The Top 10 Workplace Trends for 2016

The Fiscal Times is pointing to numerous workplace trends that they say spell positive changes for workers in 2016.

The top 10 trends:

  1. Compensation includes more than salary. Most companies are giving out average salary increases of merely 3%, but companies are offering better benefits. “Benefits and perks do carry a monetary value as well as an emotional value,” says Scott Dobroski, a career trends analyst at Glassdoor. “These are all part of the compensation equation now, where five or 10 years ago it was just about salary.”
  2. Student loan assistance is hot. It’s still a trend in its infancy, but employers are beginning to help employees pay off student loans. PwC, for example, is giving workers up to $1,200 a year to put toward their loans.
  3. Recruiters are finding employees via social networks. A recent LinkedIn report found that 43% of hiring managers use professional social networks to find quality employers, making them the top source, just edging out online job boards, The Fiscal Times reported.
  4. The gig economy continues to grow. A growing number of white-collar workers are working as contractors in roles that offer more flexibility but less security and benefits. A third of American workers freelanced last year, with 60% of freelancers doing so by choice, according to new study by Upwork.
  5. Millennials move into management. Millennials now make up more than a third of the American workforce, overtaking Baby Boomers as the largest age cohort in the workplace.
  6. Focus on financial planning. Companies are realizing that it’s no longer enough to just offer 401(k) plans, they also have to teach their employees how to make the best use of their financial benefits. A quarter of today’s workers say their biggest financial worry is keeping up with monthly expenses. “We have learned that financial stress at home creates a productivity drag in the workplace,” says Betsy Dill, a senior partner at Mercer.
  7. Companies welcome back ‘boomerang’ workers. Companies are increasingly doing away with policies that ban hiring former employees. More than half of hiring managers say they give high priority to job applicants who formerly worked for the company and left in good standing.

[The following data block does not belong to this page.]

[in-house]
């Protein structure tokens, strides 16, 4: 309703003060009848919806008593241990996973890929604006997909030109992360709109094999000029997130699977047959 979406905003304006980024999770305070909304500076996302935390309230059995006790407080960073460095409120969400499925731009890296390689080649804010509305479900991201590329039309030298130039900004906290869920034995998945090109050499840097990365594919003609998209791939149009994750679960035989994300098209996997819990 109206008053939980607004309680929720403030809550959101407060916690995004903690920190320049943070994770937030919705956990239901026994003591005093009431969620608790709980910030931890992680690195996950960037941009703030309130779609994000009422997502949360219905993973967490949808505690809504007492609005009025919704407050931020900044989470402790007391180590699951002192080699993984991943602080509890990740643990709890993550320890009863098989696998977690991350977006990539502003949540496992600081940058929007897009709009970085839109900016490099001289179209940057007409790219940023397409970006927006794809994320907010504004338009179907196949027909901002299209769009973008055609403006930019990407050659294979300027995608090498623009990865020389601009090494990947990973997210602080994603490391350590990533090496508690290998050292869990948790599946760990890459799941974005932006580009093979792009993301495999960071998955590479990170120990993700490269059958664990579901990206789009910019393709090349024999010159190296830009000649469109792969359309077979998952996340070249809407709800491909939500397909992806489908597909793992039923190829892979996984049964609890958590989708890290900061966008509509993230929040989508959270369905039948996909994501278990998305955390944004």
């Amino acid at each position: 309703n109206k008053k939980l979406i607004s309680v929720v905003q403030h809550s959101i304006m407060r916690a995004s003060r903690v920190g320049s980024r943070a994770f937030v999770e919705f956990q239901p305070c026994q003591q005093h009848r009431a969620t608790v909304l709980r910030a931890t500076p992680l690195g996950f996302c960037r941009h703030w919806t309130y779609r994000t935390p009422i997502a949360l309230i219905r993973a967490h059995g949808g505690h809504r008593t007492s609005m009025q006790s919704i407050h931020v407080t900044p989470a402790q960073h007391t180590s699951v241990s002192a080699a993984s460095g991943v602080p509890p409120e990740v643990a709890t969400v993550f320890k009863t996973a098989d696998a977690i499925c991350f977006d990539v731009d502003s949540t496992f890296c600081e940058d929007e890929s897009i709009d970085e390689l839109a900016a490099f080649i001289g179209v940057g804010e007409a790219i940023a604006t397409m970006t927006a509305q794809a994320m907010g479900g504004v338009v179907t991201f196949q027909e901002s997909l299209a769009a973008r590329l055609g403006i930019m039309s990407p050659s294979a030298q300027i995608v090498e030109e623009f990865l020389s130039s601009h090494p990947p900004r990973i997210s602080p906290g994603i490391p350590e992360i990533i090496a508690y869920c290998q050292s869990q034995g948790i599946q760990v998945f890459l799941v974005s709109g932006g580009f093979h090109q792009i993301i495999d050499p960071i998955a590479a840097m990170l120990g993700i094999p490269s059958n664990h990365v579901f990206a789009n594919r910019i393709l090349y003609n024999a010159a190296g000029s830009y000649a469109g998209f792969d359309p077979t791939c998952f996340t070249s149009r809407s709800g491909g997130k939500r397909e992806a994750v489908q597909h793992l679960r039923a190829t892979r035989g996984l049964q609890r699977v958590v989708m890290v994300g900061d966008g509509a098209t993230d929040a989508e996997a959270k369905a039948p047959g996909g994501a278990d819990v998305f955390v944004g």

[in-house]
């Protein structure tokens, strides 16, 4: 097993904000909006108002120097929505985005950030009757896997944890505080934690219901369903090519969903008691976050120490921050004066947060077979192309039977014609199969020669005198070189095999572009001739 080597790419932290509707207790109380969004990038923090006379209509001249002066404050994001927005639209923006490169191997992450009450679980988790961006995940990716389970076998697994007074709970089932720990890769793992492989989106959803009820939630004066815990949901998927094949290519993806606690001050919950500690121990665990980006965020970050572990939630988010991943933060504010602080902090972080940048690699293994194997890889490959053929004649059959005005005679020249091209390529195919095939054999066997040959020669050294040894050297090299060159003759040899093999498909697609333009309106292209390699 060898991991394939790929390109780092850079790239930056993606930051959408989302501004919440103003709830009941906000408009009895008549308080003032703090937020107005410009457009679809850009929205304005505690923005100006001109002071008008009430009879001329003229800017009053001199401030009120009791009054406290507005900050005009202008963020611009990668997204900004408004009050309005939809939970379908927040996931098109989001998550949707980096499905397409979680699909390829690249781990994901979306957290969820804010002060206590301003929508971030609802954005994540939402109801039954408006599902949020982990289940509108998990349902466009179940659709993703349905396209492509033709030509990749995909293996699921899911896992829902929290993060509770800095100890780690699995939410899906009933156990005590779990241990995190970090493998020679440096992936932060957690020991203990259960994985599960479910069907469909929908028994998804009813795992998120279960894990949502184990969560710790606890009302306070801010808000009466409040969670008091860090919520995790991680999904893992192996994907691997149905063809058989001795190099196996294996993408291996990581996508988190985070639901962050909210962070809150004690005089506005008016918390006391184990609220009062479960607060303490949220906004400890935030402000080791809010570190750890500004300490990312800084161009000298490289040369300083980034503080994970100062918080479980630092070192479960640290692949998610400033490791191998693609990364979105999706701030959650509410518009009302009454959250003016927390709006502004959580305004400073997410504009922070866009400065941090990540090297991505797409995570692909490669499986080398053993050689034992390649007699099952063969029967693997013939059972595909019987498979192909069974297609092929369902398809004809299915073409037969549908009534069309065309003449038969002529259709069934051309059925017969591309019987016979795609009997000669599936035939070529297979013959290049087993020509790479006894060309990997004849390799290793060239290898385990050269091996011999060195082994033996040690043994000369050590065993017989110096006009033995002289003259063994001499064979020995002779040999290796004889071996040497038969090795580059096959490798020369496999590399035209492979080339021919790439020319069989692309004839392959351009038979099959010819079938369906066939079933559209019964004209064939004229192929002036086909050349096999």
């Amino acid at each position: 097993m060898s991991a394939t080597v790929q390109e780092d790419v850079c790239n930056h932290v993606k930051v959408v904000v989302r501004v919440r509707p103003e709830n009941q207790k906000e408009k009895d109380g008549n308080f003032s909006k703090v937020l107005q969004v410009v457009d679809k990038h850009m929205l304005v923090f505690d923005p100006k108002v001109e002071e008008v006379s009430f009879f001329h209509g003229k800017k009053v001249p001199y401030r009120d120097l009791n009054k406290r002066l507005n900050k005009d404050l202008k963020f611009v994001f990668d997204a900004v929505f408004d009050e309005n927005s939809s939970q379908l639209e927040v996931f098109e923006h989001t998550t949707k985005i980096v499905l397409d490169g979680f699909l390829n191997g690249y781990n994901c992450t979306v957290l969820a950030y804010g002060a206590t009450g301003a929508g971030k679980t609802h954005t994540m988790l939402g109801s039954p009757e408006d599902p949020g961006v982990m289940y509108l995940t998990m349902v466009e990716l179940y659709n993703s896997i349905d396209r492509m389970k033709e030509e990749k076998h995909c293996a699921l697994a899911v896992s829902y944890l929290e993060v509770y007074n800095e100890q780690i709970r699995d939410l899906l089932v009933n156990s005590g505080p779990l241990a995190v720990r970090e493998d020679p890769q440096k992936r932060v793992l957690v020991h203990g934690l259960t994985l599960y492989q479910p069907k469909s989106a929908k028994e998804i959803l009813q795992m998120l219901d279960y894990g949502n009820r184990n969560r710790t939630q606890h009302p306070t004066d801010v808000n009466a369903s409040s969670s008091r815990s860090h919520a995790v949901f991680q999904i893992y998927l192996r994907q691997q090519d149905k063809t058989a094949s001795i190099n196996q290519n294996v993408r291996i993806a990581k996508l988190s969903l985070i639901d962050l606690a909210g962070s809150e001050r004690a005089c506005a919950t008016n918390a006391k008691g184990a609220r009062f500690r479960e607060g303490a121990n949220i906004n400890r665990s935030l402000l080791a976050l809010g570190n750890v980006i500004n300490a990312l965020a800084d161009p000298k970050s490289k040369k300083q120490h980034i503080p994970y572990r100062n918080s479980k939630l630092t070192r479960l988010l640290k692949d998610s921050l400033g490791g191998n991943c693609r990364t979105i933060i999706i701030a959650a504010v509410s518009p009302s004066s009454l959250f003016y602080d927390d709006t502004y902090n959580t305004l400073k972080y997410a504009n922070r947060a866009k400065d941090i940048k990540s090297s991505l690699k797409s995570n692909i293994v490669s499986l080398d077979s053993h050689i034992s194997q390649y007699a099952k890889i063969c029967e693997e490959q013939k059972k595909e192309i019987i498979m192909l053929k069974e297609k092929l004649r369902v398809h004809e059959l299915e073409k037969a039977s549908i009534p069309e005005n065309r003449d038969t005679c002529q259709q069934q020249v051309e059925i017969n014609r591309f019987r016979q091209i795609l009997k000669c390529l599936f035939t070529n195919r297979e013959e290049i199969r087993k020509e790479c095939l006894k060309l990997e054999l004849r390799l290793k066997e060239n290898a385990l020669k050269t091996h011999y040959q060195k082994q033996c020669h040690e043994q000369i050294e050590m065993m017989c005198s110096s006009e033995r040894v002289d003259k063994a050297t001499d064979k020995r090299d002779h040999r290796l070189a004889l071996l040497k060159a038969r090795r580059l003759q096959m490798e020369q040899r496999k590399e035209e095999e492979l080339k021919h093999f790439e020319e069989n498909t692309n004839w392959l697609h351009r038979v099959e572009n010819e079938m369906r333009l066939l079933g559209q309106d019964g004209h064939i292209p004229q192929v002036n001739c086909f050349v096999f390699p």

8. Wellness embraces wearables. Companies will continue to expand wellness programs in 2016 as a means of keeping employees healthy and reducing their overall health care costs. Now, they’re using wearable fitness trackers to boost their programs, with more companies subsidizing the costs of the gadgets and helping employees use them.
  9. ‘Hotel desks’ go mainstream. It’s been years since companies began doing away with offices and cubicles in favor of “open concept” offices layouts. Now, open-plan offices with lots of different types of desks are the norm. Hotel desks, circular workstation desks and corner office desks are all used to house workers together. Companies are eliminating assigned desks altogether to lower real estate costs and efficiently make use of desks as more employees stay out of the office altogether. “Because more people are working remotely, when they do come in, they don’t necessarily have a home base,” says Vicki Salemi, a career expert with
  10. Parental leave is getting more generous. Paid benefits for parents – both mothers and fathers – in America continues to lag the rest of the world, but as millennials become parents they’re starting to demand (and receive) paid parental leave after having or adopting a child. Paternity leave, in particular, is getting renewed attention, thanks to Facebook CEO Mark Zuckerberg’s decision to take two months off from his company following the birth of his daughter.